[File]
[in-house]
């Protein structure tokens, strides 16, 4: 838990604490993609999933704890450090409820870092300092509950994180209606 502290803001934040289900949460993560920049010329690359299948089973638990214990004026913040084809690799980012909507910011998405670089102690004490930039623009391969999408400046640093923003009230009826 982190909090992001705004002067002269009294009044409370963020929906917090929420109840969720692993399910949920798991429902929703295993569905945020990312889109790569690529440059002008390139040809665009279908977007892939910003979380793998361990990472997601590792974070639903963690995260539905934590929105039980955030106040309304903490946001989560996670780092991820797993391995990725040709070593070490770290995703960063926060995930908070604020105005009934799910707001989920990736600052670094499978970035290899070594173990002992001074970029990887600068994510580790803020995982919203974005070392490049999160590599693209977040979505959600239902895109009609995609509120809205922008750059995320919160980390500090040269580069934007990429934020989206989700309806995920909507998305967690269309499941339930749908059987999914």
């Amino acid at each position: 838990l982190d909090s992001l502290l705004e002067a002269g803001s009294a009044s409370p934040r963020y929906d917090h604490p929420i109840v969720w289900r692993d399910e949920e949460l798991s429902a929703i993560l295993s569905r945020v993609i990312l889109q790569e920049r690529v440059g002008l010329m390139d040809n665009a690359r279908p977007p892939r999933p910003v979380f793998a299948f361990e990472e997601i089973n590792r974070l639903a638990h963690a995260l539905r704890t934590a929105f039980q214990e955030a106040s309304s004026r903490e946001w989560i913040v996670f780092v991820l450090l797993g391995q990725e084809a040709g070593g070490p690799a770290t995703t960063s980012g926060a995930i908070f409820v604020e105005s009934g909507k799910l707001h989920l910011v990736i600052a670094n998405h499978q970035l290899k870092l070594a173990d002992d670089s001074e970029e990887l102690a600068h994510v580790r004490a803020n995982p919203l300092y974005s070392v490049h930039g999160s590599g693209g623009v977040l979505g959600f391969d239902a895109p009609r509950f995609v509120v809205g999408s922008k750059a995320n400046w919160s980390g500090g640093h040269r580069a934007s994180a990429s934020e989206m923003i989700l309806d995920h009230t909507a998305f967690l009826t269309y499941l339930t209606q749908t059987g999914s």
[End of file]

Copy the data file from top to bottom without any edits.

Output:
[in-house]
């Protein structure tokens, strides 16, 4: 838990604490993609999933704890450090409820870092300092509950994180209606 502290803001934040289900949460993560920049010329690359299948089973638990214990004026913040084809690799980012909507910011998405670089102690004490930039623009391969999408400046640093923003009230009826 982190909090992001705004002067002269009294009044409370963020929906917090929420109840969720692993399910949920798991429902929703295993569905945020990312889109790569690529440059002008390139040809665009279908977007892939910003979380793998361990990472997601590792974070639903963690995260539905934590929105039980955030106040309304903490946001989560996670780092991820797993391995990725040709070593070490770290995703960063926060995930908070604020105005009934799910707001989920990736600052670094499978970035290899070594173990002992001074970029990887600068994510580790803020995982919203974005070392490049999160590599693209977040979505959600239902895109009609995609509120809205922008750059995320919160980390500090040269580069934007990429934020989206989700309806995920909507998305967690269309499941339930749908059987999914």
């Amino acid at each position: 838990l982190d909090s992001l502290l705004e002067a002269g803001s009294a009044s409370p934040r963020y929906d917090h604490p929420i109840v969720w289900r692993d399910e949920e949460l798991s429902a929703i993560l295993s569905r945020v993609i990312l889109q790569e920049r690529v440059g002008l010329m390139d040809n665009a690359r279908p977007p892939r999933p910003v979380f793998a299948f361990e990472e997601i089973n590792r974070l639903a638990h963690a995260l539905r704890t934590a929105f039980q214990e955030a106040s309304s004026r903490e946001w989560i913040v996670f780092v991820l450090l797993g391995q990725e084809a040709g070593g070490p690799a770290t995703t960063s980012g926060a995930i908070f409820v604020e105005s009934g909507k799910l707001h989920l910011v990736i600052a670094n998405h499978q970035l290899k870092l070594a173990d002992d670089s001074e970029e990887l102690a600068h994510v580790r004490a803020n995982p919203l300092y974005s070392v490049h930039g999160s590599g693209g623009v977040l979505g959600f391969d239902a895109p009609r509950f995609v509120v809205g999408s922008k750059a995320n400046w919160s980390g500090g640093h040269r580069a934007s994180a990429s934020e989206m923003i989700l309806d995920h009230t909507a998305f967690l009826t269309y499941l339930t209606q749908t059987g999914s």